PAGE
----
Lesotho Church officials call for international intervention following shooting of journalist




The shooting of a newspaper editor in Lesotho is the latest in a series of attacks on government critics in the mountainous country surrounded by South Africa, a church official said.

Lloyd Mutungamiri, editor of the Lesotho Times, was critically injured in the July 9 attack by unknown gunmen outside his home in the capital, Maseru.

“The situation in the country is terrible and deteriorating,” said Booi Mohapi, who heads the Catholic Commission for Justice and Peace of the Lesotho bishops’ conference.

Lesotho, with its population of 2 million people, “moves from one political crisis to another, compromising the safety of its people,” he said in a July 11 telephone interview from Maseru.

“We need urgent intervention from the Southern African Development Community,” a regional trade bloc of 15 countries, Mohapi said, noting that the local church has documented “alarming human rights abuses.”

The justice and peace commission has called on the bloc to set up an office in Maseru to monitor rights abuses, he said, noting also that the situation could improve with a constant international presence.

Sixteen soldiers charged with mutiny are tortured and held in “appalling conditions” in Maseru’s maximum security prison, Mohapi said. Their lawyers face death threats and their wives and children live in fear, he added.

The justice and peace commission carried out extensive interviews with the families of the imprisoned soldiers and has documented its findings of abuses, he said.

Commission members heard stories of soldiers “abducted in front of their families, including old parents and young children,” he said.

The former head of the Lesotho army, Maaparankoe Mahao, was shot dead in June 2015 during an operation to arrest suspected coup plotters, according to the country’s defence ministry.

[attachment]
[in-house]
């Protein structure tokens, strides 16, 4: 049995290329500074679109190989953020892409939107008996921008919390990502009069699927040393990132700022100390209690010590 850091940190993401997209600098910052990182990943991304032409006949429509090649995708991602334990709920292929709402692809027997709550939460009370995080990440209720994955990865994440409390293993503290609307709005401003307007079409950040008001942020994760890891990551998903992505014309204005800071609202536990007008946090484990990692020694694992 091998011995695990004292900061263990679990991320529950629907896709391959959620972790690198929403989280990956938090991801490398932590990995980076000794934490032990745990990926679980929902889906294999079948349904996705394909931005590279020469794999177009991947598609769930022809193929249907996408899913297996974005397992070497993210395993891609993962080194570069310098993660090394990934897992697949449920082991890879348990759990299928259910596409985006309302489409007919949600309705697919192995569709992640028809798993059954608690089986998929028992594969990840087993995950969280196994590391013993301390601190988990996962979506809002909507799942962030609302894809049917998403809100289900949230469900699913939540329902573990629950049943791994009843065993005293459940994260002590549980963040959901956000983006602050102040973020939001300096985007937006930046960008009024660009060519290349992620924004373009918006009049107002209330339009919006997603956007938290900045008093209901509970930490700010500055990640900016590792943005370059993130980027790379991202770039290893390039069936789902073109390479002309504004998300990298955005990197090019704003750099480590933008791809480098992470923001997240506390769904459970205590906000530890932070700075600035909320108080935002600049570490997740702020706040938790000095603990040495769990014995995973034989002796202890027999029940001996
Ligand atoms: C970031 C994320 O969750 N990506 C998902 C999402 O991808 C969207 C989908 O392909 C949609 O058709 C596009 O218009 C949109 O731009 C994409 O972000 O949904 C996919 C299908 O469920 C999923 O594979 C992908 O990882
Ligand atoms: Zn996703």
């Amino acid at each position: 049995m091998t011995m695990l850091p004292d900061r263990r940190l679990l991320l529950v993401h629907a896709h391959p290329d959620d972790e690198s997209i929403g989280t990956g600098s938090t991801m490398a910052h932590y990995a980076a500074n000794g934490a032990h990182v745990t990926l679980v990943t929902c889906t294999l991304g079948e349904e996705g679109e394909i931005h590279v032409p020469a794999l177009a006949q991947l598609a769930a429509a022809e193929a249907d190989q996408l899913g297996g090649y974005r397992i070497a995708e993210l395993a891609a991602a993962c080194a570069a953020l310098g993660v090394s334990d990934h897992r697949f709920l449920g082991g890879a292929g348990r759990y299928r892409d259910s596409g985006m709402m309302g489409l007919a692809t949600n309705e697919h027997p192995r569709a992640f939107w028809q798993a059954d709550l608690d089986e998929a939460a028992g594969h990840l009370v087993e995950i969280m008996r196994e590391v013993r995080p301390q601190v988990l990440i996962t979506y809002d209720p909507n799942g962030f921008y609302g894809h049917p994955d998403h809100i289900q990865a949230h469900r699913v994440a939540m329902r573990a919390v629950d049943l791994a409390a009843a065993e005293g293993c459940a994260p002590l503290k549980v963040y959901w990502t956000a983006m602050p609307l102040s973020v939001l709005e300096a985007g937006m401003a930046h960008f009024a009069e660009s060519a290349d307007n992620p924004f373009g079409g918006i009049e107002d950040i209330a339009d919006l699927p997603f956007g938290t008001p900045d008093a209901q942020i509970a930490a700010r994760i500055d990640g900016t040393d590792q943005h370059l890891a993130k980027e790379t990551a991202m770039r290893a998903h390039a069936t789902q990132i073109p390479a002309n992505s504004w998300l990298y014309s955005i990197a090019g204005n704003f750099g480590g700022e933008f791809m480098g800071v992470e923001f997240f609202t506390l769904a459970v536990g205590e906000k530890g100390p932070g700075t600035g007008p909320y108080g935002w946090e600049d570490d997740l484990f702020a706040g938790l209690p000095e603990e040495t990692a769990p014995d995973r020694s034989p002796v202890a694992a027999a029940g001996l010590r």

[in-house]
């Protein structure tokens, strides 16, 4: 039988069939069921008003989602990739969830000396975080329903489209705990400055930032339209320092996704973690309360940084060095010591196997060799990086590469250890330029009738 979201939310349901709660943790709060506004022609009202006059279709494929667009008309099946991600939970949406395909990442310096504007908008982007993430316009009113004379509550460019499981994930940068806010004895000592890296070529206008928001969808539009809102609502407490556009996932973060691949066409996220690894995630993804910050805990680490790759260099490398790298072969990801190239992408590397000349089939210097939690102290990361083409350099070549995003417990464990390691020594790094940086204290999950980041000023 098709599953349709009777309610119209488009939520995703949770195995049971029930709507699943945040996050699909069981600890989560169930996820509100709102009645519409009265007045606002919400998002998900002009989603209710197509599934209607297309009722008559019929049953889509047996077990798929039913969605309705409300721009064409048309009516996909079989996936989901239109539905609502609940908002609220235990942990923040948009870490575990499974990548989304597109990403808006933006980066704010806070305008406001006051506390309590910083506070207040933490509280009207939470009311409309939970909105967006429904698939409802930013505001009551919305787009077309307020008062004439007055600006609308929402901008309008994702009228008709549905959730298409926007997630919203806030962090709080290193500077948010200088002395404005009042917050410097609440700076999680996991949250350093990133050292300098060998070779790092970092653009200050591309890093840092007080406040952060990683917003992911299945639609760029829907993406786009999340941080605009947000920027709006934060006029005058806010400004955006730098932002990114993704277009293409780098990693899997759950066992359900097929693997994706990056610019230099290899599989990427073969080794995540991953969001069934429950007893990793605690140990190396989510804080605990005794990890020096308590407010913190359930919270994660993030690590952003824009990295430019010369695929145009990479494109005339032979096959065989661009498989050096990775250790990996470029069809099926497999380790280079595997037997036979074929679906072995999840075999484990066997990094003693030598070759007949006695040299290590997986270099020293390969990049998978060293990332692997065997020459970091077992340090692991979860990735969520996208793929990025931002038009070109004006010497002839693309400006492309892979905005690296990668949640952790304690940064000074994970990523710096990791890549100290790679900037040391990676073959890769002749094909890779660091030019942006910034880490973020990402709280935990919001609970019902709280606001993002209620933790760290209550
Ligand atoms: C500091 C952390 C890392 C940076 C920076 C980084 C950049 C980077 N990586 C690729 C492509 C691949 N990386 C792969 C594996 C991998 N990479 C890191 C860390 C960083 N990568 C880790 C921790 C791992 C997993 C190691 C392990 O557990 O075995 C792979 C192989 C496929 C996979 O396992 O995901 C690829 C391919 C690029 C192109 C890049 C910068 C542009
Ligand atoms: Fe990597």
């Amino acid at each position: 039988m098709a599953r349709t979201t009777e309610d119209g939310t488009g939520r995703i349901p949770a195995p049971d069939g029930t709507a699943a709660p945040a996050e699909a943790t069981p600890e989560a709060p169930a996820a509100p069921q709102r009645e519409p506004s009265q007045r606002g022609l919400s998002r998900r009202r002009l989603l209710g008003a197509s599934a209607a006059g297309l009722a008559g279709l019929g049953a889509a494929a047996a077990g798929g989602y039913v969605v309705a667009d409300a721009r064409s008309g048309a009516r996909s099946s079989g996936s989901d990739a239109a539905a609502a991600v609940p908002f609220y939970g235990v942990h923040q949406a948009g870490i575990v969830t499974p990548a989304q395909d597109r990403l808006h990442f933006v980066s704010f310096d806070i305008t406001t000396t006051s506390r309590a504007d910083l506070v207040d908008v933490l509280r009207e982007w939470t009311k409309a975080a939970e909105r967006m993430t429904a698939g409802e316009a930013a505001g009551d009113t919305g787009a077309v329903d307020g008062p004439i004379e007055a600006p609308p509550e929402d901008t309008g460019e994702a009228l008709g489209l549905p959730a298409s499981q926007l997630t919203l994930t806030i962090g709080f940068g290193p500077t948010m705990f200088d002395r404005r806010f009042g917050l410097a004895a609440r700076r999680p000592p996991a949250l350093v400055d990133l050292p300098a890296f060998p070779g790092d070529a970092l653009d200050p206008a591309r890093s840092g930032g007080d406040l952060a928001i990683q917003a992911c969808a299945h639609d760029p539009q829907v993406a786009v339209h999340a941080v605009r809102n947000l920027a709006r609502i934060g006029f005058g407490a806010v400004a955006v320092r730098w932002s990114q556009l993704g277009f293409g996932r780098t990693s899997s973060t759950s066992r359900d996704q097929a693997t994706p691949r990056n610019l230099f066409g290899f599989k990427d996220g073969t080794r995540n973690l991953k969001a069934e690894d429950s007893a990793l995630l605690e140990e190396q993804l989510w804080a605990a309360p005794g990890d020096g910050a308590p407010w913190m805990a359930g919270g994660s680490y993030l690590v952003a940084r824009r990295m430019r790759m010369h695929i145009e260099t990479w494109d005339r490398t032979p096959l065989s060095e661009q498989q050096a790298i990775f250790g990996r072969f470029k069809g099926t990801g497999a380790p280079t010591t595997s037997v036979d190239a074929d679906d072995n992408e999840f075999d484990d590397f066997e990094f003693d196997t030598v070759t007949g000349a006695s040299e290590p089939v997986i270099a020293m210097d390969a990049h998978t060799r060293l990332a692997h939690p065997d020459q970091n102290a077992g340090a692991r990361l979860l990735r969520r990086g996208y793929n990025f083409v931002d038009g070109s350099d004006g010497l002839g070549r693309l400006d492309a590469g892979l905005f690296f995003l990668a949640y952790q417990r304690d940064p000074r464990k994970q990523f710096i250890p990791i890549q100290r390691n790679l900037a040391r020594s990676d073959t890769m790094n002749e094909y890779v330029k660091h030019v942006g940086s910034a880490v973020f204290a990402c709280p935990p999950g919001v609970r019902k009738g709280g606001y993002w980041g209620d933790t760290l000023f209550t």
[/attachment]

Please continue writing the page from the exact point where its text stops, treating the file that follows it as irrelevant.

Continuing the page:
Mahao, an ally of Lesotho’s former prime minister, was a bitter rival of the current army chief.

In an investigation into Lesotho’s security crisis, the Southern African Development Community found no evidence of a mutiny plot, Mohapi said.

All Lesotho’s opposition leaders live in South Africa after alleging assassination attempts by defence force members. In July 2015, Archbishop Gerard Tlali Lerotholi of Maseru reported that he was on a hit list.

As well as its “political quagmire,” Lesotho also experiences “almost weekly shootings and murders of ordinary citizens” in turf wars, Mohapi said.

In its efforts to support the imprisoned soldiers and their families, the church is providing counselling for family members and fundraising to assist with the soldiers’ legal fees and other needs, he said. In cases where families have been impoverished by their breadwinner’s absence, the church tries to help with material support too, he said.

With other civil society organisations, the justice and peace commission advocates for the soldiers’ release as well as for fundamental reforms to Lesotho’s justice system, Mohapi said.

Urging authorities to bring those responsible for the attack on the newspaper editor to justice, Amnesty International’s deputy director for southern Africa said it was “also an attack on the right to freedom of expression” in Lesotho.

“His shooting is particularly disturbing because it comes amid increased harassment and intimidation against the newspaper for its investigative journalism work,” Amnesty’s Muleya Mwananyanda said in a statement on July 11.





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